Daily Reconciliation. A settlement company should conduct a daily reconciliation of the receipts and disbursements relative to each escrow trust account. The goal is to make sure that previous-day ledgers balance, and to be sure that internal records relative to disbursements and receipts match the records maintained by the bank. For instance, if the settlement company’s subsidiary ledger as to a closing reflects a wire receipt of $100,000, the daily reconciliation performed on the following day should reflect a matching bank credit as to said receipt.
Monthly Three-Way Reconciliation. Settlement companies must perform a three-way reconciliation on a monthly
Iowa Code § 535B.19(6) (2013). Note that pursuant to section 535B.20(2), a licensed closing agent may “[advance] funds not exceeding one thousand dollars from a trust account or otherwise on behalf of a party to a real estate closing for the purpose of paying incidental fees, such as conveyance and recording fees, in order to effect and close the sale, purchase, exchange, transfer, encumbrance, or lease of residential real property that is the subject of the real estate closing.” Iowa Code § 535B.20(2) (2013). 13
basis. Put simply, a three-way reconciliation is used to account for every cent in an account. A proper three-way reconciliation will reflect that the book balance, the adjusted bank balance and the trial balance are all equal.33 (a)
Reconciliation Reports. Generally, a settlement company’s records relative to each monthly threeway reconciliation should include the following: i.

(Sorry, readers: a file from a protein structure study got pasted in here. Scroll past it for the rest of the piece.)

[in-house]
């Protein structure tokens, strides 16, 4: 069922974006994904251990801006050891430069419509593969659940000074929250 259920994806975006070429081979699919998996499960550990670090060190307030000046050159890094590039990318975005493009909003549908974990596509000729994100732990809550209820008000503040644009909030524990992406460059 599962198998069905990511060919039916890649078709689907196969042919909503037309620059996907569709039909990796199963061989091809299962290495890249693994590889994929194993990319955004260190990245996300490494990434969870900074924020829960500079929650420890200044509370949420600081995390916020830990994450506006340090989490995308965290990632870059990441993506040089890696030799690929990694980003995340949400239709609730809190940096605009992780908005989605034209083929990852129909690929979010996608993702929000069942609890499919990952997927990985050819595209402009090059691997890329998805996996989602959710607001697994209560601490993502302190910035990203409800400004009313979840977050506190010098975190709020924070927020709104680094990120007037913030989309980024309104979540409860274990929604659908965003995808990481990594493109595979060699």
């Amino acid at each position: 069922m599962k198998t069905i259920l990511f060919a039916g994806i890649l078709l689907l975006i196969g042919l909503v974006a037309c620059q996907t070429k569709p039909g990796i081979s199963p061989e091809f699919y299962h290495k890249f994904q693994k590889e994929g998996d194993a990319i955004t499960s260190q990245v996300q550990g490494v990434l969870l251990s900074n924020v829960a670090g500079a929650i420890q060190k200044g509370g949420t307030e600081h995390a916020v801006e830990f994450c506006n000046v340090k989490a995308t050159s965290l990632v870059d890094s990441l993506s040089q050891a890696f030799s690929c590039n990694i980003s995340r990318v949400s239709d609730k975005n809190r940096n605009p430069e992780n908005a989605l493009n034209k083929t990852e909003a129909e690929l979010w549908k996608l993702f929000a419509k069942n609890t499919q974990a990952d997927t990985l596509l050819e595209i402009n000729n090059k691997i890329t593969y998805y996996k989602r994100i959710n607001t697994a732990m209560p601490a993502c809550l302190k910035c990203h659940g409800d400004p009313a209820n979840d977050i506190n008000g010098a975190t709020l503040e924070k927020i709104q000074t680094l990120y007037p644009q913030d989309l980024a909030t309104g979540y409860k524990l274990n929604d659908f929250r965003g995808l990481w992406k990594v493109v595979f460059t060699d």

Reconciliation Summary Report.
Trial Balance Report.
Outstanding Receipts Report.
Outstanding Disbursements Report.
Cleared Items Report.
Monthly Bank Statement.
Segregation of Reconciliation Duties. In order to ensure the reliability of a reconciliation, the reconciliation should be conducted by a person who has no authority to sign checks or initiate wires or other disbursements, and who does not make deposits or record receipts.
Review of Results of Reconciliation. Reconciliation reports should be reviewed thoroughly by appropriate company management personnel.
Follow Up With Outstanding Items. A settlement company should follow up on outstanding items regularly. Outstanding receipts would be of particular concern and should be revealed in the daily reconciliation. In addition, however, outstanding checks and other disbursements should be monitored regularly. A good practice in this
The Book Balance is also referred to as the checkbook register. The Adjusted Bank Balance is derived by starting with the Ending Bank Statement Balance, adding Outstanding Deposits, and then subtracting Outstanding Disbursements. 14
regard would be to designate one employee to follow up on stale outstanding checks listed the Outstanding Disbursement Report immediately following its preparation. d.
Proper Identification of Escrow Accounts. All escrow trust accounts should be identified as “escrow” or “trust” accounts on all account-related materials, including checks, deposit slips, bank statements and bank agreements.
Proper Employee Authorization. Only those employees with proper authorization should handle escrow account funds. (1)
Use of Federally Insured Financial Institutions. All escrow trust accounts should be with federally insured financial institutions.